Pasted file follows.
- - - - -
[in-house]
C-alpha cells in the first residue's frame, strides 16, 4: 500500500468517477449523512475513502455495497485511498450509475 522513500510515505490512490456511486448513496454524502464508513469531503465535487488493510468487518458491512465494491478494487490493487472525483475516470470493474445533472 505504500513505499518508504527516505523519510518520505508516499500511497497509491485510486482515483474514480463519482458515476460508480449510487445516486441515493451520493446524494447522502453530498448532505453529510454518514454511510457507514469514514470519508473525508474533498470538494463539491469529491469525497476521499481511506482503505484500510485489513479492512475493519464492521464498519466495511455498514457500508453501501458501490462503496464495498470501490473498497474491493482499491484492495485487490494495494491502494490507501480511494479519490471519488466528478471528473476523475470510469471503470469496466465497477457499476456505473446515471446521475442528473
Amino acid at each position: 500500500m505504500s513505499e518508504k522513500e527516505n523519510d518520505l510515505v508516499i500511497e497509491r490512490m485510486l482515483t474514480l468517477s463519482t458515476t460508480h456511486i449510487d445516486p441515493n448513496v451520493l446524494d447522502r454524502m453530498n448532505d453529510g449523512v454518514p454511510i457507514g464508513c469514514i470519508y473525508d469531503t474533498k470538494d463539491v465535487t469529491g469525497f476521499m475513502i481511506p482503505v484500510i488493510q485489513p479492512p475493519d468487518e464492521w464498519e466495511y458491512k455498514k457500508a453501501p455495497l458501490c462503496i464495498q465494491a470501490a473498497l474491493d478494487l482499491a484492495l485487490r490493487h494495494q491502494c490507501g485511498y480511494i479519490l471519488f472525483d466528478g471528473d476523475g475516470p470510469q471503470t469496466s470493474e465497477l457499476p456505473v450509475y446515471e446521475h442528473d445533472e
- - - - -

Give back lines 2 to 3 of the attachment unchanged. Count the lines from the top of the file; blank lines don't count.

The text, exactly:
C-alpha cells in the first residue's frame, strides 16, 4: 500500500468517477449523512475513502455495497485511498450509475 522513500510515505490512490456511486448513496454524502464508513469531503465535487488493510468487518458491512465494491478494487490493487472525483475516470470493474445533472 505504500513505499518508504527516505523519510518520505508516499500511497497509491485510486482515483474514480463519482458515476460508480449510487445516486441515493451520493446524494447522502453530498448532505453529510454518514454511510457507514469514514470519508473525508474533498470538494463539491469529491469525497476521499481511506482503505484500510485489513479492512475493519464492521464498519466495511455498514457500508453501501458501490462503496464495498470501490473498497474491493482499491484492495485487490494495494491502494490507501480511494479519490471519488466528478471528473476523475470510469471503470469496466465497477457499476456505473446515471446521475442528473
Amino acid at each position: 500500500m505504500s513505499e518508504k522513500e527516505n523519510d518520505l510515505v508516499i500511497e497509491r490512490m485510486l482515483t474514480l468517477s463519482t458515476t460508480h456511486i449510487d445516486p441515493n448513496v451520493l446524494d447522502r454524502m453530498n448532505d453529510g449523512v454518514p454511510i457507514g464508513c469514514i470519508y473525508d469531503t474533498k470538494d463539491v465535487t469529491g469525497f476521499m475513502i481511506p482503505v484500510i488493510q485489513p479492512p475493519d468487518e464492521w464498519e466495511y458491512k455498514k457500508a453501501p455495497l458501490c462503496i464495498q465494491a470501490a473498497l474491493d478494487l482499491a484492495l485487490r490493487h494495494q491502494c490507501g485511498y480511494i479519490l471519488f472525483d466528478g471528473d476523475g475516470p470510469q471503470t469496466s470493474e465497477l457499476p456505473v450509475y446515471e446521475h442528473d445533472e